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adjective ex·traor·di·nary \ik-ˈstrȯr-də-ˌner-ē, ˌek-strə-ˈȯr-\

Simple Definition of extraordinary

  • : very unusual : very different from what is normal or ordinary

  • : extremely good or impressive

Source: Merriam-Webster's Learner's Dictionary

Full Definition of extraordinary

  1. 1 a :  going beyond what is usual, regular, or customary <extraordinary powers> b :  exceptional to a very marked extent <extraordinary beauty> c of a financial transaction :  nonrecurring

  2. 2 :  employed for or sent on a special function or service <an ambassador extraordinary>


play \ik-ˌstrȯr-də-ˈner-ə-lē, ˌek-strə-ˌȯr-\ adverb


play \ik-ˈstrȯr-də-ˌner-ē-nəs, ˌek-strə-ˈȯr-\ noun

Examples of extraordinary in a sentence

  1. A polymer based on the elastic protein that enables fleas to perform their extraordinary jumping feats has been synthesized. The material … is, perhaps unsurprisingly, rubbery and highly resilient; indeed, some of its properties exceed those of a material used to make bouncy balls for the playground. —Rosamund Daw, Nature, 13 Oct. 2005

  2. Jimi Hendrix is one of those extraordinary hubs of music where everybody lands at some point. Every musician passes through Hendrix International Airport eventually. … He is the common denominator of every style of contemporary music. —John Mayer, Rolling Stone, 15 Apr. 2004

  3. Like the eighteenth-century Scots, whose similar borderland situation stimulated an extraordinary renaissance in letters, natural science, and social science, the Americans' ambivalent identities led them to the interstices of metropolitan thought where were found new views and new approaches to the old. —Bernard Bailyn, To Begin the World Anew, 2003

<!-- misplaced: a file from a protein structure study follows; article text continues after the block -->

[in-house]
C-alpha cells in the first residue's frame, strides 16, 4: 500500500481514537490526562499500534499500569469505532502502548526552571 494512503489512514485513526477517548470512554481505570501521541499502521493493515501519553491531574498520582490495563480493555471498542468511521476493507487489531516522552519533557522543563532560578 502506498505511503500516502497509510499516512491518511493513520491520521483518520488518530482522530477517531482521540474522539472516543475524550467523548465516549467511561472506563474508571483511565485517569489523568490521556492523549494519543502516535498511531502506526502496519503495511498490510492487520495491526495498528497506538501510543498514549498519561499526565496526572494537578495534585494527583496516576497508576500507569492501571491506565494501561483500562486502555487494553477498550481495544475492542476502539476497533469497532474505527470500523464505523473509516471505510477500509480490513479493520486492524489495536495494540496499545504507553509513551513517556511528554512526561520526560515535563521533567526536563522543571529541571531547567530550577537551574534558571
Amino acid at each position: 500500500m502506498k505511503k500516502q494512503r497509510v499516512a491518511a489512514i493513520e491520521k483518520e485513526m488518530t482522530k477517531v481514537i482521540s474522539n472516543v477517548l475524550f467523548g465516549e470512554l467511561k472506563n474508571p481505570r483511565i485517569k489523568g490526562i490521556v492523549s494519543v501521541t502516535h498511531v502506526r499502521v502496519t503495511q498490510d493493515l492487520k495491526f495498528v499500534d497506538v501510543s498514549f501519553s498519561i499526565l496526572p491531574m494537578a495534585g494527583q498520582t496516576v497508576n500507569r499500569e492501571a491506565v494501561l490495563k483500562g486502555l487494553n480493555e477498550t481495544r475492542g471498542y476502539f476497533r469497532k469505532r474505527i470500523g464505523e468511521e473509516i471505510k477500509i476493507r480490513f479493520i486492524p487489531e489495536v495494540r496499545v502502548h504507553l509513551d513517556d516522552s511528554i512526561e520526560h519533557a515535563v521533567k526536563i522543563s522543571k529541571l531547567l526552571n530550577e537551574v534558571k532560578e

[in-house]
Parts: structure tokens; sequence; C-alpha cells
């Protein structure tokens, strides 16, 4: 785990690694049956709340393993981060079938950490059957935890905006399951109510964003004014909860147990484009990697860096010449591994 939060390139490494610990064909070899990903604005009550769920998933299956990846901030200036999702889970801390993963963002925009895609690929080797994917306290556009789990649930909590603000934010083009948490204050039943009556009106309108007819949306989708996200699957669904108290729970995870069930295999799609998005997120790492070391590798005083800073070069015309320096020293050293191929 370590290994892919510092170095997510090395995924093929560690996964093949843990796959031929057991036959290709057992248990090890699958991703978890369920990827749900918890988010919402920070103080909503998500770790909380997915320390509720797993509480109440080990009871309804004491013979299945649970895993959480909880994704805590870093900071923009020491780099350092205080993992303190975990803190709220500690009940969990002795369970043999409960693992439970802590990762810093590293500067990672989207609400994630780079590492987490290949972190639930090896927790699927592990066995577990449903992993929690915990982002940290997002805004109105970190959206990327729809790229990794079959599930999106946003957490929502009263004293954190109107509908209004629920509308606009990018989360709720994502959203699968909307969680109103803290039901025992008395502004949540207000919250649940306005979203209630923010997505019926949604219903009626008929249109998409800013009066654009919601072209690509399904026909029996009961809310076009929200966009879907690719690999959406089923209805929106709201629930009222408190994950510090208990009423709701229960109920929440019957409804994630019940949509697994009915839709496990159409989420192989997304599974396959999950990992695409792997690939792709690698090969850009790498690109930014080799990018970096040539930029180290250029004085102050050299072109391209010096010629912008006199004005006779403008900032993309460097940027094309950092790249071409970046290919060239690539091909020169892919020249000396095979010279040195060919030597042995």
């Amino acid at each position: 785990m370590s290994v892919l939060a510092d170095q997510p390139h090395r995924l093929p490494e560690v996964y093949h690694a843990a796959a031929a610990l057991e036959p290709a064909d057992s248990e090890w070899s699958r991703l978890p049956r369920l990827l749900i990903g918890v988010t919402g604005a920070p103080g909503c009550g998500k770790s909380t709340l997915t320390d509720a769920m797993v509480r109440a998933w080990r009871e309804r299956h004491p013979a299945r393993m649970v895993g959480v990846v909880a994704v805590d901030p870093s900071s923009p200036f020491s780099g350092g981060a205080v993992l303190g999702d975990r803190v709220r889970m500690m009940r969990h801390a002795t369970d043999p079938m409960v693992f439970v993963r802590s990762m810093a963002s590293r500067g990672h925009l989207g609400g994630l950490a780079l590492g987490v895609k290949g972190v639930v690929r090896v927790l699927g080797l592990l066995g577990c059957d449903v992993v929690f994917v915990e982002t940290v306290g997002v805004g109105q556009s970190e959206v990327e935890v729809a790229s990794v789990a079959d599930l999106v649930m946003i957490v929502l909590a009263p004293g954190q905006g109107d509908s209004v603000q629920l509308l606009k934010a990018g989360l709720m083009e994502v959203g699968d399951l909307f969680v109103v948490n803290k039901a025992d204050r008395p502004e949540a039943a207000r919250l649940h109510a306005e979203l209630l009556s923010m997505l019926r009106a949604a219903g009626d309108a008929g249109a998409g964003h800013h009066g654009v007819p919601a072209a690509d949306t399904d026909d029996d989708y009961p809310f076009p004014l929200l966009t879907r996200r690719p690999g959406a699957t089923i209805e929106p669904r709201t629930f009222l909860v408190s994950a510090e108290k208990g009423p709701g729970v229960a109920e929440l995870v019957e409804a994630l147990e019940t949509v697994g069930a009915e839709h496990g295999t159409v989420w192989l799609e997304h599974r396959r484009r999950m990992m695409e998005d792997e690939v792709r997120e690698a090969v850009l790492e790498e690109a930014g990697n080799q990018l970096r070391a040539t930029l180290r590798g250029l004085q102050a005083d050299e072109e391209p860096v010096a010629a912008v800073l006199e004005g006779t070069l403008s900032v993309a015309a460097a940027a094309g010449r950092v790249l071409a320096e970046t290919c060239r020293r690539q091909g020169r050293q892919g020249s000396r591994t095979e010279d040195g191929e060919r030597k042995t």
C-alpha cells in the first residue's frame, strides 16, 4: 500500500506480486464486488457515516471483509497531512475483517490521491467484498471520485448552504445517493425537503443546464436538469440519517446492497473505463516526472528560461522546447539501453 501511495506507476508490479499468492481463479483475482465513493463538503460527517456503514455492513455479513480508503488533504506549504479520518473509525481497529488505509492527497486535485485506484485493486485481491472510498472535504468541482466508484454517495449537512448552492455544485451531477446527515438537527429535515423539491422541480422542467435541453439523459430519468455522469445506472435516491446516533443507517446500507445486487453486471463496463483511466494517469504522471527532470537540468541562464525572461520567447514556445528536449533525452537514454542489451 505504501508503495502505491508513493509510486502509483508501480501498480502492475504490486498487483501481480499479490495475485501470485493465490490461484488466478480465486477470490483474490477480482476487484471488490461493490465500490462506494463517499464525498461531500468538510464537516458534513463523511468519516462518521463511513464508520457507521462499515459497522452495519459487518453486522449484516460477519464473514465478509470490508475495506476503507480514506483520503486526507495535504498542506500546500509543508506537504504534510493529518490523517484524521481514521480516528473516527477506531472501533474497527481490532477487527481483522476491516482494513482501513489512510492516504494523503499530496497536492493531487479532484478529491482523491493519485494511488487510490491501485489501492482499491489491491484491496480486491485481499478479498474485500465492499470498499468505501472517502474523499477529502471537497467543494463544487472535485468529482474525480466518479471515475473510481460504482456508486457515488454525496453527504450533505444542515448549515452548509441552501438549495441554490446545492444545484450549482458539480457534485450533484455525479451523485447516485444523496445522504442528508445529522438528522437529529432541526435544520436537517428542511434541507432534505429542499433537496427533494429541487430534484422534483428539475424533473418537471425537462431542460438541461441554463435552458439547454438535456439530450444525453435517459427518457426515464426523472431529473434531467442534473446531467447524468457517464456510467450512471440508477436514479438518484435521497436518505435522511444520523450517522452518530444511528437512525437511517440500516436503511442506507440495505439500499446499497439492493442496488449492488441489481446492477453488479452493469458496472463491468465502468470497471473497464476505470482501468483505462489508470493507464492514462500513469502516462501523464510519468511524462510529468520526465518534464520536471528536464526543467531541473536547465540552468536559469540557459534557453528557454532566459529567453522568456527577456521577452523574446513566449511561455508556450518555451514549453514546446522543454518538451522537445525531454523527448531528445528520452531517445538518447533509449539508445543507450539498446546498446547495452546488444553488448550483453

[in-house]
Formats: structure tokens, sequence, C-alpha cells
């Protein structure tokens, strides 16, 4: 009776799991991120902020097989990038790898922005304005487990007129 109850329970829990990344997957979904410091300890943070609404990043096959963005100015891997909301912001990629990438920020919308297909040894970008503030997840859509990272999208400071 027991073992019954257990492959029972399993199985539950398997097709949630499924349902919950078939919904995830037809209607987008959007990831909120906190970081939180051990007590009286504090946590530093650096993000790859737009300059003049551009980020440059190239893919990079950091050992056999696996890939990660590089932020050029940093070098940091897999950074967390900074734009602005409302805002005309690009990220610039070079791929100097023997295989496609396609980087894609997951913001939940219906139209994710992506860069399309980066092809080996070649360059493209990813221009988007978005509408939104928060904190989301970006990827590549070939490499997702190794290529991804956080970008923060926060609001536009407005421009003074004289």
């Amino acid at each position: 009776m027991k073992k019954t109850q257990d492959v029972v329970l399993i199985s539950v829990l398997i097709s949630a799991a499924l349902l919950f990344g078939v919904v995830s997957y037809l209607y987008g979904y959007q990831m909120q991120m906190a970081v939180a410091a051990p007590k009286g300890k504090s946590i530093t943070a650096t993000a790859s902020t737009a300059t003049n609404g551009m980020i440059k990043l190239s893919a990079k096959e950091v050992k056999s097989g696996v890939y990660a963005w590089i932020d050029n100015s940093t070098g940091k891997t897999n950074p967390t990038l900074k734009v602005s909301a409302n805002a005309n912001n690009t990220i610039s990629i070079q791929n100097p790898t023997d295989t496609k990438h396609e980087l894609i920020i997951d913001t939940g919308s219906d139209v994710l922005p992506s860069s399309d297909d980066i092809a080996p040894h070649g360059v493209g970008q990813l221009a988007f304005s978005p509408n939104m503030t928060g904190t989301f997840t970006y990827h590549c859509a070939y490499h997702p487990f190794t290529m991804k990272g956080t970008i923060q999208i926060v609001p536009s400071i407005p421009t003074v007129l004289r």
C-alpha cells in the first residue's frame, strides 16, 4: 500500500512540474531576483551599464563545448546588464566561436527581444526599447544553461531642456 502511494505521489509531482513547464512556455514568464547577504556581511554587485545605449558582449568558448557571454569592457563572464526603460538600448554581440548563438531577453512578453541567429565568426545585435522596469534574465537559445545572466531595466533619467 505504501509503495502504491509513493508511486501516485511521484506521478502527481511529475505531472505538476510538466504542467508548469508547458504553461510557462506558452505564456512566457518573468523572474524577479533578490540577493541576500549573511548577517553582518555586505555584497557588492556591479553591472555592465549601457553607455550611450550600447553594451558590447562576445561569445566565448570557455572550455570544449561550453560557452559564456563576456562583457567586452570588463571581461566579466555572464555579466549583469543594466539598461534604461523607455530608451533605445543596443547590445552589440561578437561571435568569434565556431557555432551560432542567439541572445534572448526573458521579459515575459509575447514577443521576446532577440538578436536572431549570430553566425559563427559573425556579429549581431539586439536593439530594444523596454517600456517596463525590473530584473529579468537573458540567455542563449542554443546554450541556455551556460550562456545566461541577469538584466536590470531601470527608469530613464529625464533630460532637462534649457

4. Books can even have merits that are owed to their lack of literary quality: Agatha Christie's whodunits display an extraordinary ingenuity in their plotting, but the beauty of the puzzle requires cardboard characters and total implausibility in motives and reasons. —Richard Jenkyns, New Republic, 28 Jan. 2002

  5. The researchers made an extraordinary discovery.

  6. The race is an extraordinary event.

Origin and Etymology of extraordinary

Middle English extraordinarie, from Latin extraordinarius, from extra ordinem out of course, from extra + ordinem, accusative of ordin-, ordo order

First Known Use: 15th century

EXTRAORDINARY Defined for Kids


adjective ex·traor·di·nary \ik-ˈstrȯr-də-ˌner-ē, ˌek-strə-ˈȯr-\

Definition of extraordinary for Students

  1. :  so unusual as to be remarkable <She has extraordinary talent.>


\ik-ˌstrȯr-də-ˈner-ə-lē, ˌek-strə-ˌȯr-də-ˈner-\ adverb

Law Dictionary


adjective ex·tra·or·di·nary \ek-ˈstrȯr-də-ˌner-ē, ˌek-strə-ˈȯr-\

Legal Definition of extraordinary

  1. 1a :  going beyond what is usual, regular, or customary; specifically :  of, relating to, or having the nature of a proceeding or action not normally required by law or not prescribed for the regular administration of law <an extraordinary session of the legislature> <granted extraordinary relief> — compare ordinary b :  of or relating to a financial transaction that is not expected to be repeated <an extraordinary charge against earnings> <an extraordinary gain>

  2. 2 :  employed for or sent on a special function or service <an ambassador extraordinary>

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